Don't Scapegoat Father Lasch
Observer-Tribune [Paterson NJ]
March 2, 2006
The diocese of Paterson, including Bishop Arthur Serratelli along with the pastor of St. Joseph Church in Mendham, are systematically trying to discredit and ostracize the Rev. Kenneth Lasch.
Lasch was the pastor for 20 years at St. Joseph Church until he retired two years ago. There were certainly no tears shed in the diocesan offices when Lasch stepped down.
Thatís because the priest was among the most vocal supporters of people who had been sexually victimized by priests. Lasch was instrumental in forming the Survivors Network for people Abused by Priests (SNAP), the nationwide support group for victims of clerical sexual assault.
In large part, Lasch became so involved with the support group because one of his predecessors at St. Joseph Church, former pastor Robert Hanley, was found to have been a notorious sexual abuser.
Though he is no longer active with St. Joseph, Lasch has not stopped talking. In fact, he is as vocal as ever in calling for transparency in the church when it comes to exposing priests who commit sexual offenses.
It was only last year that Lasch was largely responsible for the resignation of the Rev. Philip Briganti who admitted, after much denials, that he had sent nude photos of himself over an Internet chat room.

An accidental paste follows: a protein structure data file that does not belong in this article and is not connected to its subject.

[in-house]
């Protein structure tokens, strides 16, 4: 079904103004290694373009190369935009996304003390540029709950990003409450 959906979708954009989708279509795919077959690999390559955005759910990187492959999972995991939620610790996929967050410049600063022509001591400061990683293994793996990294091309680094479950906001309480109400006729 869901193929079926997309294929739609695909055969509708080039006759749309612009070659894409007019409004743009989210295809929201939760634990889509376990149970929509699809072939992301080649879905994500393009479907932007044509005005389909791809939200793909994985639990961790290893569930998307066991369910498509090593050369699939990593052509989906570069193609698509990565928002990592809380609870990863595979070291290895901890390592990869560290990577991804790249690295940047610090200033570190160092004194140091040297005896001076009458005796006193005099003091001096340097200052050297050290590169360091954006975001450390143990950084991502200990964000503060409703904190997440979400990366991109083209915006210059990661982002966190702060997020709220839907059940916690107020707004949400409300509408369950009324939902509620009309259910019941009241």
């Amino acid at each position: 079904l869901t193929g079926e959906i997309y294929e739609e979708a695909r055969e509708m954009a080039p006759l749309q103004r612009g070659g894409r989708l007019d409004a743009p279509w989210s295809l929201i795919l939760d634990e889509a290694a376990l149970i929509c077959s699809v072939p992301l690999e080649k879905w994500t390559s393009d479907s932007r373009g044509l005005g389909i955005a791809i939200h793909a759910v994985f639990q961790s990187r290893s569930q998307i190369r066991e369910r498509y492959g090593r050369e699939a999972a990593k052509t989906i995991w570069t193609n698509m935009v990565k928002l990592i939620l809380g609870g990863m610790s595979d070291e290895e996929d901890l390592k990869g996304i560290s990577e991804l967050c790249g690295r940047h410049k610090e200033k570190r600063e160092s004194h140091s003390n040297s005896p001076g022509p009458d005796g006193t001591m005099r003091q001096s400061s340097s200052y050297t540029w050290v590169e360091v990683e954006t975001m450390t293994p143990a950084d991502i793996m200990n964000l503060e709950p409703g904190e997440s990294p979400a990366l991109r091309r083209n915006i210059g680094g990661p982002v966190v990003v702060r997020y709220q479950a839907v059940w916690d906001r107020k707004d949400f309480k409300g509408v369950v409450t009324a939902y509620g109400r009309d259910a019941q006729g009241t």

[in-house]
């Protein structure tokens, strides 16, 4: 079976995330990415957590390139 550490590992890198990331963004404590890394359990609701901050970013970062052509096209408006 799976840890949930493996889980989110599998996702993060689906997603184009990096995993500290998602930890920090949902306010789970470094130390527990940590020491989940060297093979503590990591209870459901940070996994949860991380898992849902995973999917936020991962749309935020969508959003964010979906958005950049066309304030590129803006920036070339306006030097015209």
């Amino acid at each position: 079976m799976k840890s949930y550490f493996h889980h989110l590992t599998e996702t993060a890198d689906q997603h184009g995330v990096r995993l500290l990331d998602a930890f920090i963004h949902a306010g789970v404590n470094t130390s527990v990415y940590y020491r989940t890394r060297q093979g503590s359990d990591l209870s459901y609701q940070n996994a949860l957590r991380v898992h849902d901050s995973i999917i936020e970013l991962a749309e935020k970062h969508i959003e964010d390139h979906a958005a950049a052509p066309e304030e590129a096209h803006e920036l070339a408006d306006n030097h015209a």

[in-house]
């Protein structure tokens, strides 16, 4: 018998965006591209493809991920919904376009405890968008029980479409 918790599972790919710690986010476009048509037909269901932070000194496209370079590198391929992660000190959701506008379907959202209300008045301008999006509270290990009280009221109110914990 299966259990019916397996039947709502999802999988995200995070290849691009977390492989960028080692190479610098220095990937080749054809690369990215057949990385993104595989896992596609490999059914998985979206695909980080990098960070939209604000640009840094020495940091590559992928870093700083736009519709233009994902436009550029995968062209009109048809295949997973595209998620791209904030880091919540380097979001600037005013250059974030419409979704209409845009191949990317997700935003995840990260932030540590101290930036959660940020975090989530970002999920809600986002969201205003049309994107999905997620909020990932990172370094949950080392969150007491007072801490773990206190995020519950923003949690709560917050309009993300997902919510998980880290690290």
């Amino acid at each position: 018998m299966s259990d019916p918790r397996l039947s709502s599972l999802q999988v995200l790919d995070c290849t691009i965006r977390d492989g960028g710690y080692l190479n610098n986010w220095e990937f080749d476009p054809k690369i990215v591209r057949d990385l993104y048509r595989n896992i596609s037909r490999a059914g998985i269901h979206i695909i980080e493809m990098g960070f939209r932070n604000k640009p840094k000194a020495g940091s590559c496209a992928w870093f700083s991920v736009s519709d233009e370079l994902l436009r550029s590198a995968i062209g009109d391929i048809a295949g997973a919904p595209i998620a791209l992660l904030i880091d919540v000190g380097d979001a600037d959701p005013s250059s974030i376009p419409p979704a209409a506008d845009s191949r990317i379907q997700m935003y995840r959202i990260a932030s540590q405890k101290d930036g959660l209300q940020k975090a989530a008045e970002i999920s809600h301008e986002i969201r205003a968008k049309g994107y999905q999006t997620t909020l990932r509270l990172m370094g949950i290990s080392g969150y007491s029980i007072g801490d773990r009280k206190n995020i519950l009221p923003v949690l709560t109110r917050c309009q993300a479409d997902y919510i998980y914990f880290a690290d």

There was never much made of it publicly by the diocese. Briganti was pretty much allowed to fade away into retirement while the members of the parish was largely left in the dark. For his efforts, Lasch was further ostracized by the diocese. He is not welcomed at St. Joseph and the current priest has gone as far as barring Lasch from performing marriages at the church.
Many members of the congregation at St. Joseph Church would like the whole scandal of clergy sexual abuse to just go away. They are embarrassed and angry and they would like to blame Lasch for keeping the issue alive and in the newspapers. Many no doubt think that the problem would disappear if people like Lasch would just shut up. Were it only so simple.
In fact the opposite is true. As long as people donít talk, as long as the courageous among us, like Lasch, donít speak up, the likelihood is that more people will be abused and their abusers will not be uncovered and removed from the church.
The church must live up to its commitment to acknowledge when there are problem priests and to be open about the matter.
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